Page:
In THI v. Patton, a nursing home resident entered into an agreement requiring arbitration for all claims except guardianship proceedings, collection/eviction actions, and claims under $2,500. When the resident died, his estate sued THI (the nursing home operator) for negligence and misrepresentation. Pursuant to its agreement with the resident, THI sought to compel arbitration.

The district court initially ordered arbitration in keeping with the agreement. However, in the relatively simultaneous case of Figueroa v. THI, the New Mexico Court of Appeals held an identical arbitration agreement to be unconscionable, and the district court subsequently reversed its prior decision under Rule 60(b)(6). Included in the district court's reversal was a holding that the FAA did not preempt the holding of Figueroa because the holding of Figueroa hinged on the generally applicable common law rule that grossly one-sided contracts were unconscionable and thus unenforceable. THI appealed to the Tenth Circuit on the federal preemption question.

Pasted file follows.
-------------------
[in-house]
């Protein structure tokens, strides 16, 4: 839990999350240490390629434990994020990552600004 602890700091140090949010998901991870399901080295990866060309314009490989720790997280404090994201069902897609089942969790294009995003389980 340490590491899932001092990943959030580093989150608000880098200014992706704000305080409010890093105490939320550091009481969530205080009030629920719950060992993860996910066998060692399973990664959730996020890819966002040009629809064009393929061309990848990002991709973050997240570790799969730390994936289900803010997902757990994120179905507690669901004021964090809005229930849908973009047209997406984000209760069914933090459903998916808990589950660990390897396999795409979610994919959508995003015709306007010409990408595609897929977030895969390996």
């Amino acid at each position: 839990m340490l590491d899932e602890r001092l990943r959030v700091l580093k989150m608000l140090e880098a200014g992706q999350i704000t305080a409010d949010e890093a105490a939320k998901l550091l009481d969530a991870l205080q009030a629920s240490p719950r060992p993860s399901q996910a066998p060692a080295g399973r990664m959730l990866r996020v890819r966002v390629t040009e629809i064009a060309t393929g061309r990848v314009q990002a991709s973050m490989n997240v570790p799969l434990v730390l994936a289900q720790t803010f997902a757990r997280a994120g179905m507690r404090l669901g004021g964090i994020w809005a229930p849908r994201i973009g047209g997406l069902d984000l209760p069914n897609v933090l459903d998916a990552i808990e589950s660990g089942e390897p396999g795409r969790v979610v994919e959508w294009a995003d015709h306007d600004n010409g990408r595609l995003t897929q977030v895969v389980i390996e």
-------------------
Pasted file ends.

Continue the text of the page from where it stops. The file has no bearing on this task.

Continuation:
The Tenth Circuit began (and essentially ended) its analysis by noting that the New Mexico Court of Appeals found the arbitration agreement in Figueroa to be unconscionable because it "reserved" litigation for THI's most likely claims while "subjecting" residents to arbitration for their most likely claims. Finding such an arrangement unconscionable, the panel stated, depended entirely on "assuming the inferiority of arbitration to litigation" - the exact assumption prohibited by the FAA.
Stated differently, an agreement requiring litigation for THI claims and arbitration for resident claims could only be unfair to residents if arbitration was inferior to litigation in some way. Under the FAA, this could not be the case. Thus, the agreement could not be unfair to residents (much less "unconscionable"). Because the agreement could not be unconscionable, THI was entitled to compel arbitration of the claim at issue.